Abstract

Despite the improvements in the treatment of MM patients, they ultimately progress and die of their disease since all attempts to control residual disease with a maintenance therapy have substantially failed in providing significant results. Nevertheless, maintenance therapy may still be an appealing approach.

We treated 120 de novo or relapsed/refractory MM patients with Thalidomide, Dexametasone and peghilated liposomal Doxorubicin (ThaDD) as induction treatment of de novo or relapsed/refractory MM. All patients achieving at least minor response were randomized to receive Thalidomide 100 mg continuously or IFN-α 3 MU three times per week subcutaneously until the occurrence of relapse or major toxicities. Both drugs were combined with oral 20 mg Dexamethasone for 4 days monthly. In the original protocol an interim analysis was planned after a median follow-up of two years in order to assess a unacceptable imbalance between the two treatment arms leading to a premature interruption of protocol.

At this moment, 74 patients are evaluable for maintenance therapy, 36 in the Thal-dex arm and 38 in the IFN-dex arm. The two groups of patients were matched on the basis of the main prognostic factors as age, serum β2-microglobulin, serum albumin, ISS score, CRP, cytogenetics and response to therapy. IFN-dex and Thal-dex improved response in 13% and 17% of patients, respectively (p=0.532) whereas rate of progression (58% vs 36%; p=0.0061) and mortality (42% vs 19.5%; p=0.035) were significantly higher in the IFN-dex arm. After a median 24 months follow-up, median TTP was 21 months and 2 years TTP was 45% in the IFN-dex arm vs Thal-dex arm whereas median was not reached and 2 years TTP was 59% (p=0.0139). A clear better OS trend was observed in the Thal-dex arm when compared with IFN-dex arm (2-yrs OS 84% vs 71%; p=0.0821). Multivariate analysis found serum CRP ≤ 3 mg/l, not unfavourable cytogenetics, response to induction ≥ VGPR and maintenance with Thal-dex significantly associated with better TTP. Both treatment arms were overall well tolerated: fever, anorexia, weight loss, fatigue, liver and heart function abnormalities and hematologic toxicities were significantly more frequent in the IFN-dex arm whereas neurotocity (somnolence, constipation and peripheral neurophaty) were somewhat more frequent in the Thal-dex arm. This turned into a rate of therapy reduction and interruption significantly higher in the IFN-dex arm than in the Thal-dex one (23% vs 5%; p=0.0231).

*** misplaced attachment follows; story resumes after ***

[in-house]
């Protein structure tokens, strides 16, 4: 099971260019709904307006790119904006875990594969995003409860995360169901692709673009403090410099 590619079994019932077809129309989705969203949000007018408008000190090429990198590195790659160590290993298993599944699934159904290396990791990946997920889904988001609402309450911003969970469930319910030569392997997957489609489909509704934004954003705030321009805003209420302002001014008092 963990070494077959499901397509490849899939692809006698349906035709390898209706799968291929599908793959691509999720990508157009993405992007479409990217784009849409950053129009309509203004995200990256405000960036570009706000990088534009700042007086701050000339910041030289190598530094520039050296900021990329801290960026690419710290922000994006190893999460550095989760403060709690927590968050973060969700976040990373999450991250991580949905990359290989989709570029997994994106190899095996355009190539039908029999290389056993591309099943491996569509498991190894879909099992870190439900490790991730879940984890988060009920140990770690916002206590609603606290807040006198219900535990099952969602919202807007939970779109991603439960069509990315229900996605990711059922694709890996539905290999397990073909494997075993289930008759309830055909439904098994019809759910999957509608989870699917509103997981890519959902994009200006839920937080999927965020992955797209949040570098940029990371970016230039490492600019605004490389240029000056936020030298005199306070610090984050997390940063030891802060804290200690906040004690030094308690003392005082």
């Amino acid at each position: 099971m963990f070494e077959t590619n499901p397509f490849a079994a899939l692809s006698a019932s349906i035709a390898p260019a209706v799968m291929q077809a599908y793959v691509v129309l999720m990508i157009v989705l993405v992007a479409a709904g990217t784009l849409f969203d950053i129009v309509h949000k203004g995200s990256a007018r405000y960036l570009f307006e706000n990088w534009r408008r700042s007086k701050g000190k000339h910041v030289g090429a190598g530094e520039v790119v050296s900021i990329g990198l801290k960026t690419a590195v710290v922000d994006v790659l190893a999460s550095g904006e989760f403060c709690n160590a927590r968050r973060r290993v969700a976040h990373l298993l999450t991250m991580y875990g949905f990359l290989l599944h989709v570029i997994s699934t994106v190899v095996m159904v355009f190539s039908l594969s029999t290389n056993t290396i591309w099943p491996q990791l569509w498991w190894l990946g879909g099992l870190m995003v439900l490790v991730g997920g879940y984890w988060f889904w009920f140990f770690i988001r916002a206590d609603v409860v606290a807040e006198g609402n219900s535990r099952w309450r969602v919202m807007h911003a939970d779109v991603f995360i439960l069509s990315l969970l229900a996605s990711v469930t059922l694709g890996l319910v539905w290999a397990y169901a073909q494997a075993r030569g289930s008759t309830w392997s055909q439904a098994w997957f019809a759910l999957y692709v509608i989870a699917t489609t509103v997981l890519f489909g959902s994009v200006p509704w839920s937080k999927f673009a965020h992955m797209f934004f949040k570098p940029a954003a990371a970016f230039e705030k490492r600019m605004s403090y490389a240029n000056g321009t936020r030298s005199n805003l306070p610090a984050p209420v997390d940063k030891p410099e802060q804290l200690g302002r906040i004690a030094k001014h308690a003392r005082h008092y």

In conclusion, our data show that in MM patients the combination Thal-dex administered as maintenance therapy after thalidomide, dexamethasone and chemotherapy combination, although it does not significantly improve the quality of response obtained after induction therapy, is significantly better in controlling residual disease than the IFN-dex combination which, on the other hand, leads more frequently either to systemic side effects or organ toxicity.

Disclosure: No relevant conflicts of interest to declare.

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